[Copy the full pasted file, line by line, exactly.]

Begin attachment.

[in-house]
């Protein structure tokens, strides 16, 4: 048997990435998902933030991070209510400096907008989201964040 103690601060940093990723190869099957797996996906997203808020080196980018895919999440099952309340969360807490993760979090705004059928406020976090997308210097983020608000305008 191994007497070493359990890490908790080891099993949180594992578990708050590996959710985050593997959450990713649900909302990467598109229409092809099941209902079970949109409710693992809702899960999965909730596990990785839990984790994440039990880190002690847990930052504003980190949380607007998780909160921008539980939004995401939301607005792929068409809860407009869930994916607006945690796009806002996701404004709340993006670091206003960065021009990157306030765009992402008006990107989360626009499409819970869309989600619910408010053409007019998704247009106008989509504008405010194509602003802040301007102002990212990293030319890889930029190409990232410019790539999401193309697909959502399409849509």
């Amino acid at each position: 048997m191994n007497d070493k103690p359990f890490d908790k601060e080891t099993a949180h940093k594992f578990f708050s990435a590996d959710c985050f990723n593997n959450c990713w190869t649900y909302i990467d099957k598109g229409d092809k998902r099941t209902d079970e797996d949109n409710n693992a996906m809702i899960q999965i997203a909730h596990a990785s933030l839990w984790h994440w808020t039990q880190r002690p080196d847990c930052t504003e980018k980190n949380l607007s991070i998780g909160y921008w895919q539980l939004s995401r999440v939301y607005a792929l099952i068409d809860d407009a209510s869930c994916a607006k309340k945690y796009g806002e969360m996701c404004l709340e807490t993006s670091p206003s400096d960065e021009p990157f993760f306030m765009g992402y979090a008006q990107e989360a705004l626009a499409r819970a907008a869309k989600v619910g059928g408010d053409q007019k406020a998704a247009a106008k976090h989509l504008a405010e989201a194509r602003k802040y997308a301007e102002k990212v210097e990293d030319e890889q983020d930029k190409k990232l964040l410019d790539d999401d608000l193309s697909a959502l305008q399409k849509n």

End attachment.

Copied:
[in-house]
């Protein structure tokens, strides 16, 4: 048997990435998902933030991070209510400096907008989201964040 103690601060940093990723190869099957797996996906997203808020080196980018895919999440099952309340969360807490993760979090705004059928406020976090997308210097983020608000305008 191994007497070493359990890490908790080891099993949180594992578990708050590996959710985050593997959450990713649900909302990467598109229409092809099941209902079970949109409710693992809702899960999965909730596990990785839990984790994440039990880190002690847990930052504003980190949380607007998780909160921008539980939004995401939301607005792929068409809860407009869930994916607006945690796009806002996701404004709340993006670091206003960065021009990157306030765009992402008006990107989360626009499409819970869309989600619910408010053409007019998704247009106008989509504008405010194509602003802040301007102002990212990293030319890889930029190409990232410019790539999401193309697909959502399409849509």
């Amino acid at each position: 048997m191994n007497d070493k103690p359990f890490d908790k601060e080891t099993a949180h940093k594992f578990f708050s990435a590996d959710c985050f990723n593997n959450c990713w190869t649900y909302i990467d099957k598109g229409d092809k998902r099941t209902d079970e797996d949109n409710n693992a996906m809702i899960q999965i997203a909730h596990a990785s933030l839990w984790h994440w808020t039990q880190r002690p080196d847990c930052t504003e980018k980190n949380l607007s991070i998780g909160y921008w895919q539980l939004s995401r999440v939301y607005a792929l099952i068409d809860d407009a209510s869930c994916a607006k309340k945690y796009g806002e969360m996701c404004l709340e807490t993006s670091p206003s400096d960065e021009p990157f993760f306030m765009g992402y979090a008006q990107e989360a705004l626009a499409r819970a907008a869309k989600v619910g059928g408010d053409q007019k406020a998704a247009a106008k976090h989509l504008a405010e989201a194509r602003k802040y997308a301007e102002k990212v210097e990293d030319e890889q983020d930029k190409k990232l964040l410019d790539d999401d608000l193309s697909a959502l305008q399409k849509n």